Note: Readers of "astrological profiles" know that the use of astrological terms is laid on pretty thick but with tongue in cheek, firmly so, on the nervy assumption that the horoscope -- like the "haruspicate or scry," "sortilege, or tea leaves," playing cards, pentagrams, handwriting analysis, palm-reading, and the "preconscious terrors" of the dreaming mind in T. S. Eliot's "The Dry Salvages" -- may be a bust at prediction bur may turn out to be not only "usual pastimes and drugs" but the means of poetic exploration.
Born in Brooklyn Heights on July 16, 1907, Barbara Stanwyck was an atypical Cancer, with both her moon and her rising sign in Virgo. Gemini, the sign of the twins, rules her midheaven. A talented actress (Mercury in Leo), she was able to project a wide variety of women -- a paranoid hypochondriac, a confidence artist, a calculating femme fatale, an unflappable witness to a murder -- in modes tragic or comic.
According to Isaac Babylon in The Charts of the Stars, his classic study of six Hollywood starlets from the 1940s (Stanwyck, Ingrid Bergman, Irene Dunne, Olivia de Havilland, Bette Davis, and Joan Crawford), Stanwyck's Virgoesque self-restraint combined with the gush of watery emotion that comes from having not only her sun but her Venus, Jupiter, and Neptune in Cancer. She was a good businesswoman (Mars in Capricorn) but prone to morbidity (Saturn in Pisces).
The actresses of the 1940s – we can add Katherine Hepburn and Rosalind Russell to Babylon’s list -- belie the notion that women born before the age of female enlightenment lacked strong models who could either keep their families together despite the stresses of war or be psychiatrists, reporters, con artists; they could solve murders or commit them, could go crazy, could run a restaurant, pack a gun, slap her daughter, commit adultery, or risk her life as an American agent in South America during World War II.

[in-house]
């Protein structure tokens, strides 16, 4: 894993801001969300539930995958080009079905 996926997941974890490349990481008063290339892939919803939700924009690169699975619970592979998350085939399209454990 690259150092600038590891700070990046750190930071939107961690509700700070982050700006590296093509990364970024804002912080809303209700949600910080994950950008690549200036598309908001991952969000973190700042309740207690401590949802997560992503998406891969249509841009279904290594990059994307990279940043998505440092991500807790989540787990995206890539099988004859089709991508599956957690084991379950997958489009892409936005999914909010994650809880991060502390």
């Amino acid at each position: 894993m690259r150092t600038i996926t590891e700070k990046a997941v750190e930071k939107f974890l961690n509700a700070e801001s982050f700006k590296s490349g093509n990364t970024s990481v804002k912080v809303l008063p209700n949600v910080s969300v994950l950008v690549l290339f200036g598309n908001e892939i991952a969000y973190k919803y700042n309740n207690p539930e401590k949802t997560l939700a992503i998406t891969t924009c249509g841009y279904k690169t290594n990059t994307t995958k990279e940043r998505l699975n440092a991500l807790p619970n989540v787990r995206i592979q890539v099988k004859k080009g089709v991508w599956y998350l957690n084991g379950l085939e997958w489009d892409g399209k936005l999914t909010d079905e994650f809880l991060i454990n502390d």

Barbara Stanwyck came from a working class background. She went to Erasmus Hall High School in Brooklyn. Thanks to shrewd investments (Mars in Capricorn) she grew rich. It figures that she never won an Oscar though she was nominated four times. Her real name was Ruby Stevens. She was hilarious in “The Lady Eve” and superb in “Golden Boy.” She helped William Holden get the title part and became Holden's lucky star. He was crazy about her as photos taken on the set of “Executive Suite” attest. In 1939 she married Robert Taylor. Whisperers said it was a sham designed to get gullible people to believe the two stars were heterosexual. Taylor was four years younger than Stanny. "The boy's got a lot to learn and I've got a lot to teach," she said. She kept the ranch and horses when they divorced in 1951. Robert Wagner said he had a four-year affair with her. Could be.
Stanwyck had a sharp tongue. She defined "egotism" as "usually just a case of mistaken nonentity." She had a proud notion of her true worth. "Put me in the last fifteen minutes of a picture and I don't care what happened before. I don't even care if I was IN the rest of the damned thing. I'll take it in those fifteen minutes." During the filming of Double Indemnity, the Billy Wilder masterpiece, she says that her co-star, Fred MacMurray, would look at the rushes every day. Babs would say, "How was I?" And Fred, perhaps in keeping with their dialogue in the movie, would reply, "I don't know about you, but I was wonderful!" Actors look only at themselves.
On the day we visited, Stanwyck, a self-described "tough old broad from Brooklyn," took one look at the script and started laughing. What's the matter? "Be a good lad and re-fill my glass. Scotch, rocks, no water. You know what my biggest problem is? My biggest problem is trying to figure out how to play my fortieth fallen female different from my thirty-ninth."